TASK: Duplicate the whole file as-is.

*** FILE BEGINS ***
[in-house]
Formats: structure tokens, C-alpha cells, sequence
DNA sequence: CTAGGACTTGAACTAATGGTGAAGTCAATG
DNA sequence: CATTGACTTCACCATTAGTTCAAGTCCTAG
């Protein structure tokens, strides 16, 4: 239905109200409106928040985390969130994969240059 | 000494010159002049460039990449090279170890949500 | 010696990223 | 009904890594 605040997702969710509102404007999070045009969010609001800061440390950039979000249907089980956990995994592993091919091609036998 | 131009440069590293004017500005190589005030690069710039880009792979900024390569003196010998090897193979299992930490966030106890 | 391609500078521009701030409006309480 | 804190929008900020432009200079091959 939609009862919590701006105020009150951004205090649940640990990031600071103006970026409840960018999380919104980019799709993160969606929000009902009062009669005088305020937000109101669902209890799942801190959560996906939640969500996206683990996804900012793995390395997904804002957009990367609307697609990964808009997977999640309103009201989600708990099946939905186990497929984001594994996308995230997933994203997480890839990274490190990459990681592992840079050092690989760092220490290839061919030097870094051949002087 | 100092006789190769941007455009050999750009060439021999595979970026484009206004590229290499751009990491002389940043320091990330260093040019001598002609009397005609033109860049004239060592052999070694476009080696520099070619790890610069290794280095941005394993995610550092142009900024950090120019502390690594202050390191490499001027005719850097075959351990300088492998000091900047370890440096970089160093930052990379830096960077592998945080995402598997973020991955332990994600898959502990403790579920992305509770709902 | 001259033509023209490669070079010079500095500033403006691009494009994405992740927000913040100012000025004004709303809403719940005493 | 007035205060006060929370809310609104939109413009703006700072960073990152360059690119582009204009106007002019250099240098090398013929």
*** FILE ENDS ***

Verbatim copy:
[in-house]
Formats: structure tokens, C-alpha cells, sequence
DNA sequence: CTAGGACTTGAACTAATGGTGAAGTCAATG
DNA sequence: CATTGACTTCACCATTAGTTCAAGTCCTAG
């Protein structure tokens, strides 16, 4: 239905109200409106928040985390969130994969240059 | 000494010159002049460039990449090279170890949500 | 010696990223 | 009904890594 605040997702969710509102404007999070045009969010609001800061440390950039979000249907089980956990995994592993091919091609036998 | 131009440069590293004017500005190589005030690069710039880009792979900024390569003196010998090897193979299992930490966030106890 | 391609500078521009701030409006309480 | 804190929008900020432009200079091959 939609009862919590701006105020009150951004205090649940640990990031600071103006970026409840960018999380919104980019799709993160969606929000009902009062009669005088305020937000109101669902209890799942801190959560996906939640969500996206683990996804900012793995390395997904804002957009990367609307697609990964808009997977999640309103009201989600708990099946939905186990497929984001594994996308995230997933994203997480890839990274490190990459990681592992840079050092690989760092220490290839061919030097870094051949002087 | 100092006789190769941007455009050999750009060439021999595979970026484009206004590229290499751009990491002389940043320091990330260093040019001598002609009397005609033109860049004239060592052999070694476009080696520099070619790890610069290794280095941005394993995610550092142009900024950090120019502390690594202050390191490499001027005719850097075959351990300088492998000091900047370890440096970089160093930052990379830096960077592998945080995402598997973020991955332990994600898959502990403790579920992305509770709902 | 001259033509023209490669070079010079500095500033403006691009494009994405992740927000913040100012000025004004709303809403719940005493 | 007035205060006060929370809310609104939109413009703006700072960073990152360059690119582009204009106007002019250099240098090398013929």